The fact that threats to the sitting president have gone up 400 percent since Obama took office should be indicative that something afoul is up. Racism didn't just disappear when Obama took office.

We shouldn't accuse all conservatives of being racist; however, when we see those racist elements within their ranks, we shouldn't tolerate it, and neither should the conservatives who are standing next to them.

Tuesday, September 15, 2009

Why the Wilson resolution was needed

The House of Representatives today passed a resolution of disapproval for the actions of Rep. Joe Wilson, Republican from South Carolina. Many GOP representatives condemned the resolution, saying it was a waste of time and a political "game" being played by Democrats.

In all seriousness, the resolution was desperately needed.

The nation is currently embroiled in a heated debate centered upon the role of government in people's lives. Conservative critics have pushed their supporters to take to the streets, to demonstrate in so-called TEA Parties, and to disrupt town hall meetings of Democratic members of Congress.

This resolution is not critical of the position Joe Wilson took (even if it's factually inaccurate), nor on his right to free speech. What it IS critical of is the lack of decorum that is engrossing the conservative movement and the Republican Party.

It is not acceptable to call the president a liar in the middle of a joint session of Congress. If that sort of behavior is acceptable, what will be next?

Now, there will be some who will say, "Well, President BUSH was booed during such a session of Congress!"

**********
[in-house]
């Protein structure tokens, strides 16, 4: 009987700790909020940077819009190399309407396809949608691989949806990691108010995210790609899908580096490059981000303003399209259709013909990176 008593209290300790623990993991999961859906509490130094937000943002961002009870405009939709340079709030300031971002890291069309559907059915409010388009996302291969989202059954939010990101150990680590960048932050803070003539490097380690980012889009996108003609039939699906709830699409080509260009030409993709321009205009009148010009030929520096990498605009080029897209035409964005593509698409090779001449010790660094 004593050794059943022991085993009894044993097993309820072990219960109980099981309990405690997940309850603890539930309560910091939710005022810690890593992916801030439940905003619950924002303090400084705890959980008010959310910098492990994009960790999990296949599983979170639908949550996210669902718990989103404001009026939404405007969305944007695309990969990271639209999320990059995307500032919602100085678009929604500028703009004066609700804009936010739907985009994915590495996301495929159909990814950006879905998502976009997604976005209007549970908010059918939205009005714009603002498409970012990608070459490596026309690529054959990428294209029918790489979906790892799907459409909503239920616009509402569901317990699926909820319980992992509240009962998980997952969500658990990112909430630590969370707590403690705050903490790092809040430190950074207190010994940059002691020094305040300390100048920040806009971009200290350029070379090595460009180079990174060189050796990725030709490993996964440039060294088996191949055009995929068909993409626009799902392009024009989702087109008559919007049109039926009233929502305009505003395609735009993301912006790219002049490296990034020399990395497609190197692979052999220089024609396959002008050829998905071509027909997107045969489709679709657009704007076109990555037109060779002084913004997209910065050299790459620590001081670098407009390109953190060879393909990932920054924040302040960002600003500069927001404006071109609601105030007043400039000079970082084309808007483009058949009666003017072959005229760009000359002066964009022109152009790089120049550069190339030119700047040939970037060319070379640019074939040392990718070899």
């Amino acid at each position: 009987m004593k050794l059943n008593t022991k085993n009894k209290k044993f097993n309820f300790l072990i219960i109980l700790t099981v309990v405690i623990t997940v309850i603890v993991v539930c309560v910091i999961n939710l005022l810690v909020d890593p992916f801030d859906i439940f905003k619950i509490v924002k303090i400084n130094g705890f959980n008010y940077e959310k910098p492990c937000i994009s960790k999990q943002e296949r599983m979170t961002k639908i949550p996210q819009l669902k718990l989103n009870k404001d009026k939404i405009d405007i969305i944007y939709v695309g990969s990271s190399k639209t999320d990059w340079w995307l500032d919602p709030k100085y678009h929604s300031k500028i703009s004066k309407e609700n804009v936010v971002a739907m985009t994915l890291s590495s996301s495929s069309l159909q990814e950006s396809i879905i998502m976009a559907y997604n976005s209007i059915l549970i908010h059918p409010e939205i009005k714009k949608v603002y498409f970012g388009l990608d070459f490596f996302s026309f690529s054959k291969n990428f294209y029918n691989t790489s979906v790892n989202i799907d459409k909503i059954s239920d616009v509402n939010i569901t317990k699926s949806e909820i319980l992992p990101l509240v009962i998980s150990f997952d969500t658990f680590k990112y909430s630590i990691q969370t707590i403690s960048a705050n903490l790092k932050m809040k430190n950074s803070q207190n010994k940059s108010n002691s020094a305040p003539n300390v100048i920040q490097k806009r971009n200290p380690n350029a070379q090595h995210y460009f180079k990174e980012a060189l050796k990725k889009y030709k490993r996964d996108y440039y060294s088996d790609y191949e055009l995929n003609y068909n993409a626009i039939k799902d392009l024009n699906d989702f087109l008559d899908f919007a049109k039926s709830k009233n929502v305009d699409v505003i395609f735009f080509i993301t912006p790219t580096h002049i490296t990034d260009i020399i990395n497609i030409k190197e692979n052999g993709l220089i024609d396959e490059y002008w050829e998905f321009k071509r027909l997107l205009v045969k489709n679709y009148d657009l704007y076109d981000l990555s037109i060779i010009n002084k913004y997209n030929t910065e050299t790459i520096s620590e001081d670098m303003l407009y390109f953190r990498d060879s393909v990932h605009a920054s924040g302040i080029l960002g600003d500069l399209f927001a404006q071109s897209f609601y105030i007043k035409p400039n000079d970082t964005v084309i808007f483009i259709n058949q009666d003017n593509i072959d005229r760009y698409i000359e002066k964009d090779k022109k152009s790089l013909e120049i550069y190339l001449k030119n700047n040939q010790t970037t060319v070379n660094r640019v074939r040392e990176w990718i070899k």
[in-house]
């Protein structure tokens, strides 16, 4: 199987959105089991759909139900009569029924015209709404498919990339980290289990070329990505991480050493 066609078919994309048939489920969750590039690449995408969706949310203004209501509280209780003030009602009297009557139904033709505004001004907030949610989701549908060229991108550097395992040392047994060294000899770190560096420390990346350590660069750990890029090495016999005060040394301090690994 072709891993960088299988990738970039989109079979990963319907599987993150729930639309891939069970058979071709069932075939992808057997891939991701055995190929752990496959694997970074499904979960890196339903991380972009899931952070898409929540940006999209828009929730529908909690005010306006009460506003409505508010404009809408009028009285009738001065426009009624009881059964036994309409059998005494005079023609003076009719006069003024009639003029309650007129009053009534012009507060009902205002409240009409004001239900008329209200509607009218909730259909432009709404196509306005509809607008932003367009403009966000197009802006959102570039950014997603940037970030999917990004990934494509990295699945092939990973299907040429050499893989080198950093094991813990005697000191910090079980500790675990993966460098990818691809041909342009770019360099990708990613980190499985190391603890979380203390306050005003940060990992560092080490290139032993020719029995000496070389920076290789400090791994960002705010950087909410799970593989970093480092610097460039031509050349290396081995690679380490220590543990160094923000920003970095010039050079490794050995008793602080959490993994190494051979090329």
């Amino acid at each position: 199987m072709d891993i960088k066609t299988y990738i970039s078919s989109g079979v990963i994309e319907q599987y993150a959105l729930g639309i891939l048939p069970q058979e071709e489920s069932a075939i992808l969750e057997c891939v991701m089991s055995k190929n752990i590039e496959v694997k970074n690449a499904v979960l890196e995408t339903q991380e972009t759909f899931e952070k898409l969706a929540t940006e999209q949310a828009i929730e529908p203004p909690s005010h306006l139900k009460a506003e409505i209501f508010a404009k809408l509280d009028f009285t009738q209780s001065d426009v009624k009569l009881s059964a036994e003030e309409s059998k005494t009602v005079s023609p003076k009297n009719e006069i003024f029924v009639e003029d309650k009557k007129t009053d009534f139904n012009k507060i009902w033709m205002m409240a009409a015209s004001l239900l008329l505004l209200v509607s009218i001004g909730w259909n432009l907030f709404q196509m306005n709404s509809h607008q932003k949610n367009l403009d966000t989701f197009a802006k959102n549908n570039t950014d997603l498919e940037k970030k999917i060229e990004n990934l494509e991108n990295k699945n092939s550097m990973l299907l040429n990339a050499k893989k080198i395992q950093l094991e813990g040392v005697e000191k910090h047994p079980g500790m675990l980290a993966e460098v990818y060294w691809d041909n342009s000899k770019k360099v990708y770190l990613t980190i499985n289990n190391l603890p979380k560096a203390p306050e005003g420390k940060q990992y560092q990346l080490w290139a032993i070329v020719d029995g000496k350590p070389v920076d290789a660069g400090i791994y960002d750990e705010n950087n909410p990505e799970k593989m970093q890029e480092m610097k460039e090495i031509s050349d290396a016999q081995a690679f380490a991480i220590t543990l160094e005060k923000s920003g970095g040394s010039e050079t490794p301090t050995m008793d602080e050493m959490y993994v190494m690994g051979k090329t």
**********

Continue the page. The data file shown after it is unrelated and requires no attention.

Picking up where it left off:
That may be true, and that sort of behavior is not acceptable either. However, the former president was never singled out and called a liar before a joint session of Congress. That body may have disagreed with his views, and may have expressed them vocally -- but they never called him a liar during one of those speeches in a way as demeaning as Joe Wilson did to Barack Obama.

Bush also faced many protesters who called him a fascist, just as they're calling Barack Obama that today. However, that sort of behavior was never tolerated by the Democratic Party as much as it is today by the Republicans. The mainstream left never accepted the 9/11 Truth movement as legitimate the way the right is legitimizing the "Birthers" today.

The behavior exhibited by extremist conservatives today is outrageous. That it's become a pivotal part of the Republican Party's base is disturbing.

Monday, September 14, 2009

Polls show support for public option from doctors and citizens alike

I recently published a blog post on how many Wisconsin doctors supported the idea of the public option in the health care debate. 65 percent of doctors in the state thought that a national insurance plan was a good idea.

But how would that number fare nationally?

It turns out, you'd see similar numbers. According to a national survey of doctors, nearly 63 percent of primary care physicians supported a system of health care with both public and private insurance available -- similar to the plan President Obama and Democrats in Congress are proposing.

That number stays constant across the nation, too: in every region of the nation, support for a dual system of both public and private plans available to the people had support of doctors, ranging from a high of 69.7 percent in the Northeast, to a low of 58.9 percent in the South.

Again, we see support for a public option plan from doctors. But the people of America, too, want to see such a plan!

An ABC News/Washington Post poll shows that 55 percent of Americans support a public option, with only 42 percent opposing such a plan.

So why do we see politicians backing down from a public plan? The conservative smear-job and drumming up of vocal town hall demonstrators has scared lawmakers into thinking that support for a health care reform bill with the public option included will cause a backlash so severe that they'll lose their seats in office come 2010.